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Gloire_bb

Junior Member
Registered Member
One is exercising "right", the other is enforcing law.
Not as simple. Precisely because it was a navy destroyer, not a CG vessel.
While CG isn't exactly in a good position to enforce law against a warship, interaction between warships has a different meaning and "flavour": enforcing sovereignty.
This difference may sound subtle, but its actually quite crucial from international prospective.
 

Jura

General
Sep 26, 2018
noticed
China cancels US warship visit to Hong Kong amid military sanction backlash https://us.cnn.com/2018/09/25/asia/uss-wasp-us-china-sanctions-intl/index.html
while now
USS Ronald Reagan arrives in Hong Kong after dual-carrier ops in Philippine Sea https://navaltoday.com/2018/11/21/uss-ronald-reagan-arrives-in-hong-kong-after-dual-carrier-ops-in-philippine-sea/
A US Navy carrier strike group centered around the aircraft carrier USS Ronald Reagan (CVN 76) arrived in Hong Kong for a scheduled port visit on November 21.

The arrival of Ronald Reagan to Hong Kong follows China’s refusal to allow amphibious assault ship USS Wasp to visit the city in September this year.

The carrier strike group composed of CVN 76, guided-missile cruiser USS Chancellorsville (CG 62) and guided-missile destroyer USS Curtis D. Wilbur (DDG 54) anchored in Hong Kong Harbor for sporting competitions, community relations projects, and tours.

“Hong Kong is always an incredible port visit and I’m glad that the officers and Sailors of Carrier Strike Group 5 will have the chance to enjoy the culture, vitality and diversity of this great city,” said Rear Adm. Karl O. Thomas, commander Carrier Strike Group 5. “The abundant growth and prosperity that surrounds us in Hong Kong is what the United States Seventh Fleet seeks to preserve for all nations in this important region.”

USS Ronald Reagan arrived in Hong Kong after conducting dual carrier operations in the Philippine Sea with USS John C. Stennis earlier this month.

The US Navy has a long tradition of conducting port visits in Hong Kong and the USS Ronald Reagan last visited Hong Kong in October 2017. China denies port visits for US Navy vessels in times of heightened tensions. In September this year, USS Wasp was denied a port visit amid a trading dispute between the two countries. In 2016, aircraft carrier USS John C. Stennis was not allowed to visit Hong Kong over disputes with South China Sea territorial claims.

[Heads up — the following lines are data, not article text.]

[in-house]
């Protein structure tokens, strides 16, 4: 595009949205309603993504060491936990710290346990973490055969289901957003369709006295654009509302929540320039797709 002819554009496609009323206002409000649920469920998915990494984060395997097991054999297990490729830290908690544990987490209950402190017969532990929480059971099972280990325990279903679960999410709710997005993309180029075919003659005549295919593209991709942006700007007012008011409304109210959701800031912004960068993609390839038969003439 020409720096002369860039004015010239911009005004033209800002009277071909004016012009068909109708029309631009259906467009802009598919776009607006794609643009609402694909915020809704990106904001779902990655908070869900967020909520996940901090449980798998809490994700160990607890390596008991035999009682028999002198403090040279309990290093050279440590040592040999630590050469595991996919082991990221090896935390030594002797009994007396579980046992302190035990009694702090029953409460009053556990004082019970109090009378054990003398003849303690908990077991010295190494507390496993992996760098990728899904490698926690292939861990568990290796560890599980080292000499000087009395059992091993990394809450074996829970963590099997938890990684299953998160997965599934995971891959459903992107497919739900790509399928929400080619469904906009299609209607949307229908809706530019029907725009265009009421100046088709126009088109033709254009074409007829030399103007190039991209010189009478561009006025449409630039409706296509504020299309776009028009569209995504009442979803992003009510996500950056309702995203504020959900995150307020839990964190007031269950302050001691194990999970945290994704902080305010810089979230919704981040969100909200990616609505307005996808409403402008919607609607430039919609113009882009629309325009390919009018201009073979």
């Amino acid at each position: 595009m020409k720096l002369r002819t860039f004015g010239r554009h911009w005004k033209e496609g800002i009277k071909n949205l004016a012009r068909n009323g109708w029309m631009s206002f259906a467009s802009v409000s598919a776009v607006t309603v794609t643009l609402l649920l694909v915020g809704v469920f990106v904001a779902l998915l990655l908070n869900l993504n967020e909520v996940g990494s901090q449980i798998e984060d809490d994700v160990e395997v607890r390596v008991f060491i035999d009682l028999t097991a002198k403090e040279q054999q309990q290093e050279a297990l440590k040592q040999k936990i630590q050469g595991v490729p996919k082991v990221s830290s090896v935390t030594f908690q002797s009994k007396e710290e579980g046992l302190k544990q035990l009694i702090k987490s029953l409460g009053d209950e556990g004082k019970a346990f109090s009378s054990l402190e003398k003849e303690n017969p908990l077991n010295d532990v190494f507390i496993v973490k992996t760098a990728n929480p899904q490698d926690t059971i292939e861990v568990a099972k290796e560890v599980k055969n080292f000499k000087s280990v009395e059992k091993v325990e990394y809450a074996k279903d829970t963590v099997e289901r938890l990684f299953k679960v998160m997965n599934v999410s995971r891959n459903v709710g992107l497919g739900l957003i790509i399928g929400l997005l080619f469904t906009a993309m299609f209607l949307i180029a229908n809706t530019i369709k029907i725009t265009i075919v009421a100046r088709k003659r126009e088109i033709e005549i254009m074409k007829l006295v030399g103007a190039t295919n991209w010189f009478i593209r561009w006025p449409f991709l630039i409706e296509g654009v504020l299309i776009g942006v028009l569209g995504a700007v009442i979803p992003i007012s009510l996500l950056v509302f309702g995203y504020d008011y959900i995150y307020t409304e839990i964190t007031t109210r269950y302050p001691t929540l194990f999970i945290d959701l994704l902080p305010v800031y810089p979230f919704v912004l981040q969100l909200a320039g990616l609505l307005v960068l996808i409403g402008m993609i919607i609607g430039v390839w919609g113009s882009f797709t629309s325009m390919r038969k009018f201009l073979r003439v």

Jura

General
Oct 31, 2018
https://news.usni.org/2018/10/30/china-expects-u-s-navy-to-soon-transit-taiwan-strait China Expects U.S. Navy To Transit Taiwan Strait Again Soon
to be watched from my comfortable chair
and
U.S. Guided-Missile Destroyer, Oiler Transit Taiwan Strait https://news.usni.org/2018/11/28/39064
An Arleigh Burke-class guided-missile destroyer and a Henry Kaiser-class fleet replenishment oiler sailed through the Taiwan Strait Wednesday, in what the Navy called a routine transit.

“USS Stockdale (DDG-106) and USNS Pecos (T-AO-197) conducted a routine Taiwan Strait Transit on Nov. 28 (local time), in accordance with international law,” Lt. j.g. Rachel McMarr, a U.S. Pacific Fleet spokesperson, told USNI News in an email. “The ships’ transit through the Taiwan Strait demonstrates the U.S. commitment to a free and open Indo-Pacific. The U.S. Navy will continue to fly, sail and operate anywhere international law allows.”

China routinely complains about U.S. military transits. Beijing says sailing through the region infringes on China’s sovereignty. Along with the roughly 110-mile-wide Taiwan Strait, China also claims several reefs and artificial islands in the South China Sea as part of its sovereign territory, claims not always supported by international law.

On Oct. 22, Arleigh Burke-class guided-missile destroyer USS Curtis Wilbur (DDG-54) and Ticonderoga-class guided-missile cruiser USS Antietam (CG-54) transited the Taiwan Strait with no incidents, according to Pentagon officials.

However, shortly after the October passage, Chinese officials hinted they would defend their territory and expected future U.S. Navy transits of the Taiwan Strait.

“We have noticed related reports. China’s position on Taiwan and the South China Sea remains unchanged. The Chinese military’s determination to safeguard national sovereignty and regional peace and stability is rock-solid,” Senior Col. Wu Qian, the director general of the Information Office of China’s Ministry of National Defense, said a month ago according to a state-issued English translation of his monthly press briefing.

Following Wednesday’s transit, Navy officials did not report any significant interactions with Chinese Navy ships. The Oct. 22 transit also occurred without incident.

At the end of September, though, a Luyang-class destroyer steamed on a near-collision-course with USS Decatur (DDG-73) as both ships traveled near the Gaven Reef. In this case, Decatur was finishing a Freedom of Navigation Operation in the area past some high-tide elevations.
 

Jura

General
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